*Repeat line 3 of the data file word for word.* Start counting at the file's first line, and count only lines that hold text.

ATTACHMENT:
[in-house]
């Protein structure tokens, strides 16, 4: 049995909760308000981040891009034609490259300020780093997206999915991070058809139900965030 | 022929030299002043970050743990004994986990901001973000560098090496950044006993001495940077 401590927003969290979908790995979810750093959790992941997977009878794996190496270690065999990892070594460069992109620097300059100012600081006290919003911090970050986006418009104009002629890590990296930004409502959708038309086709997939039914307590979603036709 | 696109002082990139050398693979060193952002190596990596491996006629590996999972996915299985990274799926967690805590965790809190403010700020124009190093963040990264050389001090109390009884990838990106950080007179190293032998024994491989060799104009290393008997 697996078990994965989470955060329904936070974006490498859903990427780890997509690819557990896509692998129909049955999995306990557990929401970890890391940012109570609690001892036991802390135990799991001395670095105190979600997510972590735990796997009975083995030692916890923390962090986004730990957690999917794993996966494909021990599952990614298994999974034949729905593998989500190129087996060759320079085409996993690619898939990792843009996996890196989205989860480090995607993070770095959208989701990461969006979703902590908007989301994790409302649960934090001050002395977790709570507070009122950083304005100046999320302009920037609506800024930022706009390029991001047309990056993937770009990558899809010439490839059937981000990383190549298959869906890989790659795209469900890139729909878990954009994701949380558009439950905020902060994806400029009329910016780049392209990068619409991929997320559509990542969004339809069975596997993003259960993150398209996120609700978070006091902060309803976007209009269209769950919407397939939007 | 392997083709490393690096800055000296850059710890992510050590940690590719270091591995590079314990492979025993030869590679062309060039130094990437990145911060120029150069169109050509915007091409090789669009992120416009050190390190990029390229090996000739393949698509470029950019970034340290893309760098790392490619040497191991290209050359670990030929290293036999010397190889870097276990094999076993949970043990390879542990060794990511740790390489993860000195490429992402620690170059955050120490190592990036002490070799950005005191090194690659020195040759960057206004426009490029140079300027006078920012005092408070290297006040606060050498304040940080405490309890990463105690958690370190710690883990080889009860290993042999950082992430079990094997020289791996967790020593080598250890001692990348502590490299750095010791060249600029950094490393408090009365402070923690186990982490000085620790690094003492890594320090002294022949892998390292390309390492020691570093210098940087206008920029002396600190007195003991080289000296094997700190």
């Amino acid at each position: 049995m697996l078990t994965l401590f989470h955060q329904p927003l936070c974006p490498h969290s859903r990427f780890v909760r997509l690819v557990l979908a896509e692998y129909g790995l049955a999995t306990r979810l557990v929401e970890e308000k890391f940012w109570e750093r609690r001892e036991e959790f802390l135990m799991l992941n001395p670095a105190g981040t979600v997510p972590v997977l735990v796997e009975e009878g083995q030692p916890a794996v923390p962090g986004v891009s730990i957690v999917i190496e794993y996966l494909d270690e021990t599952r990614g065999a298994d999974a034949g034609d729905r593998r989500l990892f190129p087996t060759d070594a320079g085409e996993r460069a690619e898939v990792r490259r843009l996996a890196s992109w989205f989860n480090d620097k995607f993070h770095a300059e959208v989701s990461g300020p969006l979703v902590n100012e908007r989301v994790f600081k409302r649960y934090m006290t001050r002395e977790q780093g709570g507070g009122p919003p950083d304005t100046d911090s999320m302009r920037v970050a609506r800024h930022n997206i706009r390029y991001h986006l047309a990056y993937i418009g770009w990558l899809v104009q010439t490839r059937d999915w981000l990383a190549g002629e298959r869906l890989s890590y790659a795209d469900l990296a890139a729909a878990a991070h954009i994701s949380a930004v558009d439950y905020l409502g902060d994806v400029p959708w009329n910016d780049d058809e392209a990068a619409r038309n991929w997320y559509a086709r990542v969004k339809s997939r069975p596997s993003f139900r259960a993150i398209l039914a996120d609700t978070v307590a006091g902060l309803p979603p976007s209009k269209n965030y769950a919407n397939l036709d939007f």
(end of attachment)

């Amino acid at each position: 049995m697996l078990t994965l401590f989470h955060q329904p927003l936070c974006p490498h969290s859903r990427f780890v909760r997509l690819v557990l979908a896509e692998y129909g790995l049955a999995t306990r979810l557990v929401e970890e308000k890391f940012w109570e750093r609690r001892e036991e959790f802390l135990m799991l992941n001395p670095a105190g981040t979600v997510p972590v997977l735990v796997e009975e009878g083995q030692p916890a794996v923390p962090g986004v891009s730990i957690v999917i190496e794993y996966l494909d270690e021990t599952r990614g065999a298994d999974a034949g034609d729905r593998r989500l990892f190129p087996t060759d070594a320079g085409e996993r460069a690619e898939v990792r490259r843009l996996a890196s992109w989205f989860n480090d620097k995607f993070h770095a300059e959208v989701s990461g300020p969006l979703v902590n100012e908007r989301v994790f600081k409302r649960y934090m006290t001050r002395e977790q780093g709570g507070g009122p919003p950083d304005t100046d911090s999320m302009r920037v970050a609506r800024h930022n997206i706009r390029y991001h986006l047309a990056y993937i418009g770009w990558l899809v104009q010439t490839r059937d999915w981000l990383a190549g002629e298959r869906l890989s890590y790659a795209d469900l990296a890139a729909a878990a991070h954009i994701s949380a930004v558009d439950y905020l409502g902060d994806v400029p959708w009329n910016d780049d058809e392209a990068a619409r038309n991929w997320y559509a086709r990542v969004k339809s997939r069975p596997s993003f139900r259960a993150i398209l039914a996120d609700t978070v307590a006091g902060l309803p979603p976007s209009k269209n965030y769950a919407n397939l036709d939007f």